You can use this site as an addition to the likes of Gartner, Forrester, MDM Institute and others when selecting your new MDM, PIM and data quality solution, not at least because this site will include both larger and smaller disruptive solutions.

Vendors can register their solutions here.

Organizations on the look for a solution within these disciplines can inspect the solutions here.

 

Data Management New Wordle

Three Not So Easy Steps to a 360-Degree Customer View

Getting a 360-degree view (or single view) of your customers has been a quest in data management as long as I can remember.

This has been the (unfulfilled) promise of CRM applications since they emerged 25 years ago. Data quality tools has been very much about deduplication of customer records. Customer Data Integration (CDI) and the first Master Data Management (MDM) platforms were aimed at that conundrum. Now we see the notion of a Customer Data Platform (CDP) getting traction.

There are three basic steps in getting a 360-degree view of those parties that have a customer role within your organization – and these steps are not at all easy ones:

360 Degree Customer View

  • Step 1 is identifying those customer records that typically are scattered around in the multiple systems that make up your system landscape. You can do that (endlessly) by hand, using the very different deduplication functionality that comes with ERP, CRM and other applications, using a best-of-breed data quality tool or the data matching capabilities built into MDM platforms. Doing this with adequate results takes a lot as pondered in the post Data Matching and Real-World Alignment.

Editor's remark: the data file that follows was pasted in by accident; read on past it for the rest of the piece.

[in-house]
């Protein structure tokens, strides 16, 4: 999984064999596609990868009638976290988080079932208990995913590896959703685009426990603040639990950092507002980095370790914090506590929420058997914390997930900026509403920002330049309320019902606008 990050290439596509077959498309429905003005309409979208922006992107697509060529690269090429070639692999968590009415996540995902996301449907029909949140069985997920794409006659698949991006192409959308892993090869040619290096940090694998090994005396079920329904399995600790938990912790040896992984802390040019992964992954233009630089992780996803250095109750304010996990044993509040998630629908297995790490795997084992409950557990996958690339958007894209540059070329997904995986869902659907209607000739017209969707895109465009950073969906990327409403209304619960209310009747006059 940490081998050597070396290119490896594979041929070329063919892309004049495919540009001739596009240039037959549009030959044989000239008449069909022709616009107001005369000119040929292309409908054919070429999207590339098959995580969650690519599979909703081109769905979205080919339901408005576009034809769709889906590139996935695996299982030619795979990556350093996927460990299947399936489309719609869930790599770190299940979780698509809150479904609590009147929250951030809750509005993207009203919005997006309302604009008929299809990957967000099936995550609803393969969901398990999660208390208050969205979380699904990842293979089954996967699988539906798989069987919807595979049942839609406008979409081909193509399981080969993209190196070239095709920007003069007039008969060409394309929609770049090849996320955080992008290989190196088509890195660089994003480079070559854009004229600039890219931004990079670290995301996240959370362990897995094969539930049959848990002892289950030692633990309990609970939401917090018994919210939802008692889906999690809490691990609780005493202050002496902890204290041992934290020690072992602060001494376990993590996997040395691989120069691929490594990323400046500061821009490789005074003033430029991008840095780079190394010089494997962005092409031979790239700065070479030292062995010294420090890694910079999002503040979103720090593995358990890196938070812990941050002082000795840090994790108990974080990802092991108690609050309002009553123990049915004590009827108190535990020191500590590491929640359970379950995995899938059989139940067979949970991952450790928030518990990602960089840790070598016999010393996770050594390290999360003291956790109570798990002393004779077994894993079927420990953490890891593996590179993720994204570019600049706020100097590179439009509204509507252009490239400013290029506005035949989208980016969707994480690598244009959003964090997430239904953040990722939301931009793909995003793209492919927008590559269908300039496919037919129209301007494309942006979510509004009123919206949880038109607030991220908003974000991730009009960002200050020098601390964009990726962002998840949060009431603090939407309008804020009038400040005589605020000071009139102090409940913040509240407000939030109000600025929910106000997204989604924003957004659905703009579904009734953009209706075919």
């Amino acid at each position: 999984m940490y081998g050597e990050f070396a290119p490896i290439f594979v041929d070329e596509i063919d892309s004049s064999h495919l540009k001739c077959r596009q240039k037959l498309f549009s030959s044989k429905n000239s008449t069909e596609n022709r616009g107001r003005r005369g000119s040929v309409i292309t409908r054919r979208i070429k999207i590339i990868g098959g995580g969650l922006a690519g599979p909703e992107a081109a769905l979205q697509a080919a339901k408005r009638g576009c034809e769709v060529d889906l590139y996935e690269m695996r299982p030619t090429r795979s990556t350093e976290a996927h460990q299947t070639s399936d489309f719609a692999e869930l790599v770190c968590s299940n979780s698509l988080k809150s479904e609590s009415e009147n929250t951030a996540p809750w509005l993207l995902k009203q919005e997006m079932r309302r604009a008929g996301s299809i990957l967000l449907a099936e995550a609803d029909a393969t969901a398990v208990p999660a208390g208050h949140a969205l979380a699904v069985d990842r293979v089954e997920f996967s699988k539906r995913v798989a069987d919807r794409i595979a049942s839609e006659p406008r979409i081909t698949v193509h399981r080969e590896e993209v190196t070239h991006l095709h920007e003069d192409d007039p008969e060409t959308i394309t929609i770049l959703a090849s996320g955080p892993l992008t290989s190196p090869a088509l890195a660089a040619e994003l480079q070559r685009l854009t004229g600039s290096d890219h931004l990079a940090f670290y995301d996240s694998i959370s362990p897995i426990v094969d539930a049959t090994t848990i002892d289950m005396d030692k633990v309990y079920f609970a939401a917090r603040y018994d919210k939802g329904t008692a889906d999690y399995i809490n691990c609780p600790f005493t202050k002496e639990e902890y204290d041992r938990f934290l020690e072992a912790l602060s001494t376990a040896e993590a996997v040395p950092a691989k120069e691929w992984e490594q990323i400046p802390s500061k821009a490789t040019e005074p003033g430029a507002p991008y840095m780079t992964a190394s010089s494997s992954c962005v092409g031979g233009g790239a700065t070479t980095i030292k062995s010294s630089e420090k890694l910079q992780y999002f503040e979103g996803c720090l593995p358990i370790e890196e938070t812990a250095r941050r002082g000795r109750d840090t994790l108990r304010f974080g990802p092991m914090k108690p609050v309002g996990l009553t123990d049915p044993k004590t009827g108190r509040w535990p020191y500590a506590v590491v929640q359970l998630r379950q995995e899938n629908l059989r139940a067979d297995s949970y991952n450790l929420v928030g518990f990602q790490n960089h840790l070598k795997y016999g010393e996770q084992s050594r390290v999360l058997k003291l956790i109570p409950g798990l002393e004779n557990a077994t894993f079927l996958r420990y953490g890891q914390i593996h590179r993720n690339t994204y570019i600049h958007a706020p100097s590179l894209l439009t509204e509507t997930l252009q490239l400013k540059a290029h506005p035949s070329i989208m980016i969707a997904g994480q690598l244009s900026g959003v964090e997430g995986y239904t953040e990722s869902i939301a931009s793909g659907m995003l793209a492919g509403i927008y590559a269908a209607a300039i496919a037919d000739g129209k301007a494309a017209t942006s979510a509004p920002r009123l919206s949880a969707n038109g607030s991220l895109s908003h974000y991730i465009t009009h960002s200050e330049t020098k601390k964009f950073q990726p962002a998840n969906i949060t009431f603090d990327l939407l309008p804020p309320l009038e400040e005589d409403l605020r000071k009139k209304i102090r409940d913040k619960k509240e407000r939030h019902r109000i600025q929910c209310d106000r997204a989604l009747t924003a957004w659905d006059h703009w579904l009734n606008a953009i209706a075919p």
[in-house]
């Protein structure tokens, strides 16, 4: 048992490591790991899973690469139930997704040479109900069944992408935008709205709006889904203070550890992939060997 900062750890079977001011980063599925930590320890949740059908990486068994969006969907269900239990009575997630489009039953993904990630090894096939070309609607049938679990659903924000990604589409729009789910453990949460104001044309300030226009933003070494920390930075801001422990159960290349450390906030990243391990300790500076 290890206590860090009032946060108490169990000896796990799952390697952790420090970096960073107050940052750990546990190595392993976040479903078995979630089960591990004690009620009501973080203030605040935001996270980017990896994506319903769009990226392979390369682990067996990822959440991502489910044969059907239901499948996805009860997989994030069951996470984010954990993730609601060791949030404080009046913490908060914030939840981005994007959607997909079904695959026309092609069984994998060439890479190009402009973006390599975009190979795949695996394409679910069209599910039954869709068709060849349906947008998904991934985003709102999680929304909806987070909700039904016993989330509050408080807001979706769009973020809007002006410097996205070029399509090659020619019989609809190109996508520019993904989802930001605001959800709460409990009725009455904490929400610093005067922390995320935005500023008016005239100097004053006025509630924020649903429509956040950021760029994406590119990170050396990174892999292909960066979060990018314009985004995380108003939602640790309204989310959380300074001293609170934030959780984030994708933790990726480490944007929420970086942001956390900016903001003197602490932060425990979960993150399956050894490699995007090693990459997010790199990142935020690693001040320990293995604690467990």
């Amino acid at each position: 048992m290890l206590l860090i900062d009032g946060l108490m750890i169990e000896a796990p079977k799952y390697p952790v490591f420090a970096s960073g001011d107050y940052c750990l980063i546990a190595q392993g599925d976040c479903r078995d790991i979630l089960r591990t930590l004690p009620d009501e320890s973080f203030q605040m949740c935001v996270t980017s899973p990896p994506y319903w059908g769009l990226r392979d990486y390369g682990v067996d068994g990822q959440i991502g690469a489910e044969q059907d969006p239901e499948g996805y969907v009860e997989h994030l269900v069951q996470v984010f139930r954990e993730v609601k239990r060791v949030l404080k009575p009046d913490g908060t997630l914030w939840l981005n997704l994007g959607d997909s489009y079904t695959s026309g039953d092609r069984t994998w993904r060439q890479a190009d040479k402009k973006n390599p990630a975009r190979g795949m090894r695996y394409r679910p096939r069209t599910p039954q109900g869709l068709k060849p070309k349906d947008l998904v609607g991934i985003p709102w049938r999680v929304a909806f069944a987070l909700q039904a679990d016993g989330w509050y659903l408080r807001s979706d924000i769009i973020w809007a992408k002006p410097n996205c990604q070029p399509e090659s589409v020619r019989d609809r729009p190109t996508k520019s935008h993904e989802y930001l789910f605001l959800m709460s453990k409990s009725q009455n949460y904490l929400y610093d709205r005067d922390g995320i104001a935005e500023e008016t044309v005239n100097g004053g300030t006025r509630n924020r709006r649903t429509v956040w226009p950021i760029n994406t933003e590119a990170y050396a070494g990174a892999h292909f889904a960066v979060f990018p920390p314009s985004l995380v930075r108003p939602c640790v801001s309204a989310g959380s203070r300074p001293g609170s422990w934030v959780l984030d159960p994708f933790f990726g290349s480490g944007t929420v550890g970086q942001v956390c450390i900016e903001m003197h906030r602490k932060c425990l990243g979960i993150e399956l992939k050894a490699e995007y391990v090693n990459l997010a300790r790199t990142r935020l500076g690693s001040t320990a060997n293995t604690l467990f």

• Step 2 is finding out which data records and data elements that survives as the single source of truth. This is something a data quality tool can help with but best done within an MDM platform. The three main options for that are examined in the post Three Master Data Survivorship Approaches.
  • Step 3 is gathering all data besides the master data and relate those data to the master data entity that identifies and describes the real-world entity with a customer role. Today we see both CRM solution vendors and MDM solution vendors offering the technology to enable that as told in the post CDP: Is that part of CRM or MDM?

Unifying Data Quality Management, MDM and Data Governance

During the end of last century data quality management started to gain traction as organizations realized that the many different applications and related data stores in operation needed some form of hygiene. Data cleansing and data matching (aka deduplication) tools were introduced.

In the 00’s Master Data Management (MDM) arised as a discipline encompassing the required processes and the technology platforms you need to have to ensure a sustainable level of data quality in the master data used across many applications and data stores. The first MDM implementations were focused on a single master data domain – typically customer or product. Then multidomain MDM (embracing customer and other party master data, location, product and assets) has become mainstream and we see multienterprise MDM in the horizon, where master data will be shared in business ecosystems.

MDM also have some side disciplines as Product Information Management (PIM), Digital Asset Management (DAM) and Reference Data Management (RDM). Sharing of product information and related digital assets in business ecosystems is here supported by Product Data Syndication.